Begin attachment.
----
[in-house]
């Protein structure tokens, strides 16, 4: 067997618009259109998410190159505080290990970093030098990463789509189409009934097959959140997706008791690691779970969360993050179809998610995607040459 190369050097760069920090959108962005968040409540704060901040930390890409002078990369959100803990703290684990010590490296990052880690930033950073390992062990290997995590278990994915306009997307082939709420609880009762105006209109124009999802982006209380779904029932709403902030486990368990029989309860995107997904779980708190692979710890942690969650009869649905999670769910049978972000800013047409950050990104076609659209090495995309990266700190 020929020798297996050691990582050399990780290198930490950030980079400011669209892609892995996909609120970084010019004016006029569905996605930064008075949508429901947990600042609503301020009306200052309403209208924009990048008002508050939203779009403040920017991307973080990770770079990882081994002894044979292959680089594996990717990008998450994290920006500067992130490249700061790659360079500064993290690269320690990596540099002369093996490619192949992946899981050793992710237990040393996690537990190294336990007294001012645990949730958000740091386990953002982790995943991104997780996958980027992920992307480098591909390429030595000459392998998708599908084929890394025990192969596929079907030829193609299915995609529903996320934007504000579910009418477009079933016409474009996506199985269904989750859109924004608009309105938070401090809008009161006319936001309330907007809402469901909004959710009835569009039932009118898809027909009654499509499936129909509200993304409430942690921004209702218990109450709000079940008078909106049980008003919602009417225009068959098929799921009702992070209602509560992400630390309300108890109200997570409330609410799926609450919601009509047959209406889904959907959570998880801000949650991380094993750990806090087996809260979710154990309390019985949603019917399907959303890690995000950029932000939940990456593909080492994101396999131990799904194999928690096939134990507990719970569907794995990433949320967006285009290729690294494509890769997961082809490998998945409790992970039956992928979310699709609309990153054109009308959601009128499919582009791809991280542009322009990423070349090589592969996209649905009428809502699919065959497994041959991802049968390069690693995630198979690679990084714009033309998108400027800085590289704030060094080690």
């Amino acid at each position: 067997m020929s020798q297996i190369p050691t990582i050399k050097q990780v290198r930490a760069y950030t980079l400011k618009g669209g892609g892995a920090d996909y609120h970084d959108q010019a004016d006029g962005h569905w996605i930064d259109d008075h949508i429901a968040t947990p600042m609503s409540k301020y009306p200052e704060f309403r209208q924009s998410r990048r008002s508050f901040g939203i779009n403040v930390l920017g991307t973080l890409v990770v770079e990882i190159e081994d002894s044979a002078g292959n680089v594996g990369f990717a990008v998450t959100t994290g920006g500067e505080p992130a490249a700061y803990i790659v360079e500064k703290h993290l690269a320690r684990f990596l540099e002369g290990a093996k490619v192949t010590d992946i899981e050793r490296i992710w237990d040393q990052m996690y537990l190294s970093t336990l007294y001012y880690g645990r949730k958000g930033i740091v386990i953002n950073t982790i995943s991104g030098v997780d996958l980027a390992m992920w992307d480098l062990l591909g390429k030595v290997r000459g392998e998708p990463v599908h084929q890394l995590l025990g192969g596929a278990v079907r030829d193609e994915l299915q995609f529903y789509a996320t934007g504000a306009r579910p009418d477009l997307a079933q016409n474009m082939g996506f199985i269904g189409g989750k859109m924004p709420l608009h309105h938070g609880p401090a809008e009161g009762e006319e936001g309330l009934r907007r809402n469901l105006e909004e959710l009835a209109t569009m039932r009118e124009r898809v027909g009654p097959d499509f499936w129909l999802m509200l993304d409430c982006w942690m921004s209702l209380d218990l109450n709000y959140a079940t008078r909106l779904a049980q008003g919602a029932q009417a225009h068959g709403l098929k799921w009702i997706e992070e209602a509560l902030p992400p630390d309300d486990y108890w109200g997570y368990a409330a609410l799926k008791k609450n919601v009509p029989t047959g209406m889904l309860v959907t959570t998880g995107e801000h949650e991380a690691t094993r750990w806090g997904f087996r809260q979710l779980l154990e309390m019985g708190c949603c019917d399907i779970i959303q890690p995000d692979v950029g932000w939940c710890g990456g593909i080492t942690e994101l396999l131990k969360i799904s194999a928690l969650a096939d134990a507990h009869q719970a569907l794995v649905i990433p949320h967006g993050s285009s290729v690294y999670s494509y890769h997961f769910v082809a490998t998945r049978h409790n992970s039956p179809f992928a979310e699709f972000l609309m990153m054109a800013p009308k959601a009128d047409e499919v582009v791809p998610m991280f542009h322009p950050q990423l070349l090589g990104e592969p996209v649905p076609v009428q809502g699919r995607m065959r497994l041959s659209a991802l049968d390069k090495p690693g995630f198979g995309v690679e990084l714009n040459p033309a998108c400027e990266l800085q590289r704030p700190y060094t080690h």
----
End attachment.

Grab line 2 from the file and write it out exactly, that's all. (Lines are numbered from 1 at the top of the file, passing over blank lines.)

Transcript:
């Protein structure tokens, strides 16, 4: 067997618009259109998410190159505080290990970093030098990463789509189409009934097959959140997706008791690691779970969360993050179809998610995607040459 190369050097760069920090959108962005968040409540704060901040930390890409002078990369959100803990703290684990010590490296990052880690930033950073390992062990290997995590278990994915306009997307082939709420609880009762105006209109124009999802982006209380779904029932709403902030486990368990029989309860995107997904779980708190692979710890942690969650009869649905999670769910049978972000800013047409950050990104076609659209090495995309990266700190 020929020798297996050691990582050399990780290198930490950030980079400011669209892609892995996909609120970084010019004016006029569905996605930064008075949508429901947990600042609503301020009306200052309403209208924009990048008002508050939203779009403040920017991307973080990770770079990882081994002894044979292959680089594996990717990008998450994290920006500067992130490249700061790659360079500064993290690269320690990596540099002369093996490619192949992946899981050793992710237990040393996690537990190294336990007294001012645990949730958000740091386990953002982790995943991104997780996958980027992920992307480098591909390429030595000459392998998708599908084929890394025990192969596929079907030829193609299915995609529903996320934007504000579910009418477009079933016409474009996506199985269904989750859109924004608009309105938070401090809008009161006319936001309330907007809402469901909004959710009835569009039932009118898809027909009654499509499936129909509200993304409430942690921004209702218990109450709000079940008078909106049980008003919602009417225009068959098929799921009702992070209602509560992400630390309300108890109200997570409330609410799926609450919601009509047959209406889904959907959570998880801000949650991380094993750990806090087996809260979710154990309390019985949603019917399907959303890690995000950029932000939940990456593909080492994101396999131990799904194999928690096939134990507990719970569907794995990433949320967006285009290729690294494509890769997961082809490998998945409790992970039956992928979310699709609309990153054109009308959601009128499919582009791809991280542009322009990423070349090589592969996209649905009428809502699919065959497994041959991802049968390069690693995630198979690679990084714009033309998108400027800085590289704030060094080690």